By Chris Kavan - 10/18/18 at 06:47 AM CT
October has been off to a blazing start, with records and strong openings all over the place. This week it looks like the good times are going to continue to roll with the return of Michael Myers in a holiday-appropriate murder spree and the expansion of a film that has proven exceedingly popular in its limited-release run. If both films manage to perform as expected, I see no reason why this won't be another huge October weekend, keeping up the so-far spectacular month that will help the year continue its record pace.HALLOWEEN
I mean, with a title like that, you have to be released in October. Horror is an art form, no doubt, and I think we're in a horror resurgence right now. So what better time to revisit John Carpenter's classic tale then in the middle of this new renaissance? David Gordon Green has a novel idea for this followup - he is essentially ignoring every sequel and remake that has come out and this Halloween, while taking place in the future, is an immediate sequel to the original. The film finds Laurie Strode (once again played by Jamie Lee Curtis) in full on Ripley-mode, having never quite got over the attack perpetrated by Michael Myers (James Jude Courtney and Nick Castle), having spent the last few decades essentially preparing for his return. Her daughter (Judy Greer) and granddaughter (Andi Matichak) don't share her zeal, maybe they should have. Because, of course, Myers indeed escapes his long confinement when the bus he is traveling on crashes and he wastes no time picking up where he left off. Thus begins the (final?) confrontation between Laurie and The Shape. This is exactly the kind of horror film that is going to play great over the holiday - and it is tracking pretty good. Plus, with a light $10 million budget, this is going to bank a lot of box office bucks. I'm not sure how it will compare to other recent horror titles, but my gut tells me it's going to wind up just find.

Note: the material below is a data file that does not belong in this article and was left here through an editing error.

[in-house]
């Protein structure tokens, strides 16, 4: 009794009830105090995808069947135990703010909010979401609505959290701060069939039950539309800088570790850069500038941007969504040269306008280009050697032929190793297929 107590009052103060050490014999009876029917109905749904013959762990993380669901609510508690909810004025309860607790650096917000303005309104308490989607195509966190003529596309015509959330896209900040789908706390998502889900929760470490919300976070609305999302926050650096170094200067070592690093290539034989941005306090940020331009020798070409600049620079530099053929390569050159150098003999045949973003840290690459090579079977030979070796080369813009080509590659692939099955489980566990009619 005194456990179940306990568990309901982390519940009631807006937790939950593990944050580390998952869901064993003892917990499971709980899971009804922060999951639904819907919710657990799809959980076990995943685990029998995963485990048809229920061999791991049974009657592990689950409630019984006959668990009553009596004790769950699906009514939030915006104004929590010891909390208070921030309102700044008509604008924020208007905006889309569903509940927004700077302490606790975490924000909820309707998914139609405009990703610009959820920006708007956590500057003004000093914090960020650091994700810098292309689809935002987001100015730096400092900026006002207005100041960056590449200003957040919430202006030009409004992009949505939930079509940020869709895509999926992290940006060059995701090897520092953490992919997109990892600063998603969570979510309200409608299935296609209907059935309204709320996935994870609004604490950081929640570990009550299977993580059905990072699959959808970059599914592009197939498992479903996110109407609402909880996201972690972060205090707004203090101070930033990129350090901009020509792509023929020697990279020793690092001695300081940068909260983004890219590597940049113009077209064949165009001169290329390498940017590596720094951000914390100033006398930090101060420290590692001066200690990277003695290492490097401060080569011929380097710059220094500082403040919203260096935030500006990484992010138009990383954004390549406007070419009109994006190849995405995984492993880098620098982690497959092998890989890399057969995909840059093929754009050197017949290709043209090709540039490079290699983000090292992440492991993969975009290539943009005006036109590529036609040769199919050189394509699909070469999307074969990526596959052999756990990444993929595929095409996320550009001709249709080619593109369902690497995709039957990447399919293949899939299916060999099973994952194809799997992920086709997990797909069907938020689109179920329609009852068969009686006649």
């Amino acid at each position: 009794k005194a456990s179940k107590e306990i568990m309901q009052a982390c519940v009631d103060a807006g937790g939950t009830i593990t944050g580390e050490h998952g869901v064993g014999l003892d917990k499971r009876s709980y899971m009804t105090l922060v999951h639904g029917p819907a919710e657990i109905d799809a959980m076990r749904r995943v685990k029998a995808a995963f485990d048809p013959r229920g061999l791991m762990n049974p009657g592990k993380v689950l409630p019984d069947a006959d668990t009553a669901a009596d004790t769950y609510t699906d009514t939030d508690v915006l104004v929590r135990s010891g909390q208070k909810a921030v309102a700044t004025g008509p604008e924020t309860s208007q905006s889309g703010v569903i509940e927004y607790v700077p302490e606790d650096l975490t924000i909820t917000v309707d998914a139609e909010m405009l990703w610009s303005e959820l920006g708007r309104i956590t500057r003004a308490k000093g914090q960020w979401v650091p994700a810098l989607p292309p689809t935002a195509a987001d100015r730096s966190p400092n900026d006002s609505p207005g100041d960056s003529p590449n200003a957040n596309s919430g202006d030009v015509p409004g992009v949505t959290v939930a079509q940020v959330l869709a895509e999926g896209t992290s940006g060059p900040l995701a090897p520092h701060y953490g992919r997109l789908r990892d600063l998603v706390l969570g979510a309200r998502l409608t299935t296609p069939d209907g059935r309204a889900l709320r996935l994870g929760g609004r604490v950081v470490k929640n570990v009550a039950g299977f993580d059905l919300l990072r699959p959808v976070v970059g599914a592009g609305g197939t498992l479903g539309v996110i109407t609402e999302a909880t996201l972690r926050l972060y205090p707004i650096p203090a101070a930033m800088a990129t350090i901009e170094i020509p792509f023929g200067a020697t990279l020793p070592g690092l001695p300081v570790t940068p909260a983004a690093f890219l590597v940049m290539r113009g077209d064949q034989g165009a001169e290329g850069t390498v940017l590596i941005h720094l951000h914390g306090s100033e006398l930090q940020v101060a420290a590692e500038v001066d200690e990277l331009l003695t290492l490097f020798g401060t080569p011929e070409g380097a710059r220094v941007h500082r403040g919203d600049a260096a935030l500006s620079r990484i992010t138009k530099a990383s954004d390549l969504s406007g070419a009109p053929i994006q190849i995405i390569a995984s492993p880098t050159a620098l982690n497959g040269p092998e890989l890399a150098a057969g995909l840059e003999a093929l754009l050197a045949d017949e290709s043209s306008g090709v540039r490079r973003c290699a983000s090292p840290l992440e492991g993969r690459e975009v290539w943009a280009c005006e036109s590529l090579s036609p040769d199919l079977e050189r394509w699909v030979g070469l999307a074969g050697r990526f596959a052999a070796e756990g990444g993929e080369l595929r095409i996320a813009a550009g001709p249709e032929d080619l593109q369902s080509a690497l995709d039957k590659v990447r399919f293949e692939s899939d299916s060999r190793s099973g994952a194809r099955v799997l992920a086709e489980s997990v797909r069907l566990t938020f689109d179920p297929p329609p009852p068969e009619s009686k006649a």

THE HATE U GIVE
This very topical film has been gaining steam ever since its limited-release two weeks ago. Amandla Stenberg stars as Starr Carter, who is witness to the death of her childhood friend, Khalil (Algee Smith) from the gun of a white police officer. The issue is one that comes up time and time again in the news, and it's not surprising that directors like George Tillman Jr. are tackling the subject head on. The film is based on a novel by Angie Thomas, and also features a knockout cast - Anthony Mackie, Issa Rae, Regina Hall, Common, K.J. Apa, Sabrina Carpenter and Russell Hornsby lead the way. Considering its success in limited markets, I'm not seeing a reason this won't do well with general audiences. Even if the message isn't very nuanced, it's a powerful one and important and I think it will have no problem resonating with audiences and should wind up in pretty good position once Sunday rolls around.
Also squeaking just out of limited release is The Old Man and the Gun - which will supposedly be the last film role of the legendary Robert Redford. I'll have more on that Sunday with the weekend wrap-up.